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Memories of Memories: Nine Cultural Favourites from 2012

by Chris Randle

As Carl noted last week month, we like our year-end lists untimely here. We also like them extremely long – scrolling backwards now, to the tune of thousands and thousands of words. I don’t mean to abandon that tradition, only to get a little pointillist, and focus on isolated textures, moods, moments. Why the conceit? It was a pleasantly messy 2012. There is no order.

Future, “Same Damn Time”

Motivational rapper and outer space enthusiast Future had such a surfeit of material last year that he was able to release an actually good bonus album, but my favourite song was this ode to multitasking, recorded in an idiosyncratic tone of frustrated triumph. And what’s more integral to hip-hop than polysemy? “I am fluid, mercurial.”

The Clock, by Christian Marclay (2010)

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I saw less than half of Christian Marclay’s celluloid stopwatch during its run at a local gallery, but completism would be missing the point. Spliced together from thousands of film clips that display or mention or unwittingly pun on the moment in time when you see them, The Clock is a mesmerizing totality, grandly incidental. There are countdowns from action movies – the kind of plot hinges that Barthes called a narrative’s “cardinal functions” – and clocks ticking away in the background, details captured accidentally, like fossils. There are ornate towers and eerie chimes and blearily regarded alarms. Marclay’s piece moves in overlapping polyrhythms: amidst the march towards some climactic stroke, one notices little repetitions, hourly patterns, images connected with a nimble cut. People get most excited about noon and midnight, because who doesn’t love a good reckoning?

I didn’t witness either. On Nuit Blanche, I lined up for The Clock well before 12:00 but only got in long minutes after that. In retrospect, though, I think missing the big culmination gave me a greater appreciation of what followed it. Beyond midnight, the film drifts ever further into unreality. Diners and bars grow desolate. Ominous things happen at parties. If people managed to fall asleep at all, they’re woken up by unpromising phone calls. The sex becomes increasingly desperate, and sometimes hotter. Vincent Price puts in multiple appearances. Around 3 or 4 am, harmonizing with its exhausted audience, The Clock turns luridly hallucinatory – I still remember a sequence of impalement via levitating ornamental pyramid. As dawn broke, I jerked my head up from the flicker-lit sofa and saw Margaux crossing the room to relax in front. I left soon afterwards, almost felt like I needed to, to complete the moment. It was as if Marclay’s meticulous, monumental reworking had begun to synchronize the very universe.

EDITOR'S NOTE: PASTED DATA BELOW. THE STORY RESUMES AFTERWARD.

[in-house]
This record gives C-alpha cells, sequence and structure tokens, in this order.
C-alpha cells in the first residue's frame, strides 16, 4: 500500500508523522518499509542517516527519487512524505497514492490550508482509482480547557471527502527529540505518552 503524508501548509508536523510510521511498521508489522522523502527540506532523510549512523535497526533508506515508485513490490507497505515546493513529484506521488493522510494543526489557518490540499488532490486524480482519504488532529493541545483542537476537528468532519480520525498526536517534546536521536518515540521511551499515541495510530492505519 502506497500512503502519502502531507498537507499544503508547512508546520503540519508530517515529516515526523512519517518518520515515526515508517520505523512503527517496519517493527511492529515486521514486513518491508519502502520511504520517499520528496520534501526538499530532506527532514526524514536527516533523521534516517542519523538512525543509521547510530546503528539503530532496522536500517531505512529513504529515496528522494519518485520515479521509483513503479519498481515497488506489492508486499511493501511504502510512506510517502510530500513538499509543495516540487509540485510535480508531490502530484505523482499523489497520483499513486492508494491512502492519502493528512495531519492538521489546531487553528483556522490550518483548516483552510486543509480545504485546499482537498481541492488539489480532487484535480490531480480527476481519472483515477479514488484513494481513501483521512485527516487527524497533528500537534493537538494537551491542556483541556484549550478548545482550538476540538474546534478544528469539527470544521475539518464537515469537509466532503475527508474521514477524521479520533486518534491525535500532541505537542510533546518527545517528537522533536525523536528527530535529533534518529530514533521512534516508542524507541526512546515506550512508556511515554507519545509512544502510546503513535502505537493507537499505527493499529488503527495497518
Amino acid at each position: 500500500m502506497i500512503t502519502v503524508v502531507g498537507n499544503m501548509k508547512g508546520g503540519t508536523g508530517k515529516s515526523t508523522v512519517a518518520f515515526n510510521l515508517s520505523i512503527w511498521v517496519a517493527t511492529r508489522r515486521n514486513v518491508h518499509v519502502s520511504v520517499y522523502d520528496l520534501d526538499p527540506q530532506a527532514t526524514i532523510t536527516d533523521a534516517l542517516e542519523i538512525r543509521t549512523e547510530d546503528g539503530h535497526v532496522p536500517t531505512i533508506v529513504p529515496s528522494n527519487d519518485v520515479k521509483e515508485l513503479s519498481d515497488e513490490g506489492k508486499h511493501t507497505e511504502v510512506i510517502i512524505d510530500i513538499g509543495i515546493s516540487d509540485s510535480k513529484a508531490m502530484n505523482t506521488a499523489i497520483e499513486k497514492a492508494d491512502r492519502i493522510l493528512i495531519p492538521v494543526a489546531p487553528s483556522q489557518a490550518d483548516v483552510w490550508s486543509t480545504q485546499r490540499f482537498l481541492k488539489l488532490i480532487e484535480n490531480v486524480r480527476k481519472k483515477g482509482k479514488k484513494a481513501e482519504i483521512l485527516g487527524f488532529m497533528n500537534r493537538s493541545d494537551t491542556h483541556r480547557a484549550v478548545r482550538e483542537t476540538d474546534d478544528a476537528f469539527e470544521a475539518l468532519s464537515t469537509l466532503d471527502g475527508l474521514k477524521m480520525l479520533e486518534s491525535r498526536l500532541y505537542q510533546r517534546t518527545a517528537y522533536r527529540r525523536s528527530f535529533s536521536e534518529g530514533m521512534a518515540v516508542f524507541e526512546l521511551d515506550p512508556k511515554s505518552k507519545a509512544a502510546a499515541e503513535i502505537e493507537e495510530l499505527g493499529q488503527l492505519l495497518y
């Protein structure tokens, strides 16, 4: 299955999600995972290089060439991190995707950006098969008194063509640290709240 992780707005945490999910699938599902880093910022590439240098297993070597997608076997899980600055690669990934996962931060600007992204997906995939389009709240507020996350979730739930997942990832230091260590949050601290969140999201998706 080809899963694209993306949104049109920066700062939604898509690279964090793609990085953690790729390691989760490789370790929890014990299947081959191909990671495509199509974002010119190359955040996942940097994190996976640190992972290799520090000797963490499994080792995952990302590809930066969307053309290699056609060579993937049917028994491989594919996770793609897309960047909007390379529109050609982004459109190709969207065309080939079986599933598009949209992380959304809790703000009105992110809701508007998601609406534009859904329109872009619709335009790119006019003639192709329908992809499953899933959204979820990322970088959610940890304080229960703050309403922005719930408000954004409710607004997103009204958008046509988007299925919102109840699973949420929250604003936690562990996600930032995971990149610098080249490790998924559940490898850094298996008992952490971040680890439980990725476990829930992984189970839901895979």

Jacob Lusk & The R. Kelly All-Stars at Pop Montreal

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I saw R. Kelly himself last year as well, and while if it was a screening rather than a performance, he did lead the audience in an a capella rendition of “I Believe I Can Fly,” after which we triumphantly ascended into paradise. Several months before that, however, Jacob Lusk left a more lingering mark on me by rescuing Kells from irony. Some subset of the fans who made Trapped in the Closet a mid-2000s Internet phenomenon gave the unsettling impression that they were laughing at its creator, as if a black R&B singer couldn’t possibly tell jokes he was in on. Eschewing that material for earlier cuts such as “Bump N’ Grind,” his pants evoking gaudy temple walls, Lusk paid Chicago’s horniest a giggly respect. The former American Idol contestant even got a very white, very Montreal crowd to two-step. It was fitting that he and his backing band (local indie types) dwelled on their inspiration’s gospel leanings, because the covers set was equally buoyant and reverent.

I Love Dick, by Chris Kraus (published 1997)

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So far I’ve told “our” story twice, late last night, as fully as I could, to Fred Dewey and Sabrina Ott. It’s the story of 250 letters, my “debasement”, jumping headlong off a cliff. Why does everybody think that women are debasing themselves when we expose the conditions of our own debasement? Why do women always have to come clean? The magnificence of Genet’s last great work, The Prisoner of Love, lies in his willingness to be wrong: a seedy old white guy jerking off on the rippling muscles of the Arabs and Black Panthers. Isn’t the greatest freedom in the world the freedom to be wrong? What hooks me on our story is our different readings of it. You think it’s personal and private; my neurosis. “The greatest secret in the world is, THERE IS NO SECRET.” Claire Parnet and Gilles Deleuze. I think our story is performative philosophy.

Not the world’s greatest, but a secret nonetheless: this book is, among other things, really fucking funny.

Shoshanna, woman of Girls